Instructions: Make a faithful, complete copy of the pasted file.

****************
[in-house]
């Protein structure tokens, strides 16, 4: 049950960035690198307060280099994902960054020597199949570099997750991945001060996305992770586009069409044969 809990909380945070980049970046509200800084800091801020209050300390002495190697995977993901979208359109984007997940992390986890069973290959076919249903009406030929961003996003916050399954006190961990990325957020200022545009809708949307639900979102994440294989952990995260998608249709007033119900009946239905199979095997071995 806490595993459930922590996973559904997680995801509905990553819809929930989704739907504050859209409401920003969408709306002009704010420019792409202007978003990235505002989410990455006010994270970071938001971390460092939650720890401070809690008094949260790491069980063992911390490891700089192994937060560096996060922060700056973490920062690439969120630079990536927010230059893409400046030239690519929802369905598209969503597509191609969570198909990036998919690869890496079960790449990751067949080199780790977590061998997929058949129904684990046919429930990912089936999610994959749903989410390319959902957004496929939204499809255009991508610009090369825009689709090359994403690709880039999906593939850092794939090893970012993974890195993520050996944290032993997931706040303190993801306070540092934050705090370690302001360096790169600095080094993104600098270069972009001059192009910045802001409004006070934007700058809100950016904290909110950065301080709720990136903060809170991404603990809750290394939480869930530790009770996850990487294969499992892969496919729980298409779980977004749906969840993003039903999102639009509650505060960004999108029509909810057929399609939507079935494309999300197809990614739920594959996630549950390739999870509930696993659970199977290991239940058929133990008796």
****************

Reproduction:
[in-house]
């Protein structure tokens, strides 16, 4: 049950960035690198307060280099994902960054020597199949570099997750991945001060996305992770586009069409044969 809990909380945070980049970046509200800084800091801020209050300390002495190697995977993901979208359109984007997940992390986890069973290959076919249903009406030929961003996003916050399954006190961990990325957020200022545009809708949307639900979102994440294989952990995260998608249709007033119900009946239905199979095997071995 806490595993459930922590996973559904997680995801509905990553819809929930989704739907504050859209409401920003969408709306002009704010420019792409202007978003990235505002989410990455006010994270970071938001971390460092939650720890401070809690008094949260790491069980063992911390490891700089192994937060560096996060922060700056973490920062690439969120630079990536927010230059893409400046030239690519929802369905598209969503597509191609969570198909990036998919690869890496079960790449990751067949080199780790977590061998997929058949129904684990046919429930990912089936999610994959749903989410390319959902957004496929939204499809255009991508610009090369825009689709090359994403690709880039999906593939850092794939090893970012993974890195993520050996944290032993997931706040303190993801306070540092934050705090370690302001360096790169600095080094993104600098270069972009001059192009910045802001409004006070934007700058809100950016904290909110950065301080709720990136903060809170991404603990809750290394939480869930530790009770996850990487294969499992892969496919729980298409779980977004749906969840993003039903999102639009509650505060960004999108029509909810057929399609939507079935494309999300197809990614739920594959996630549950390739999870509930696993659970199977290991239940058929133990008796």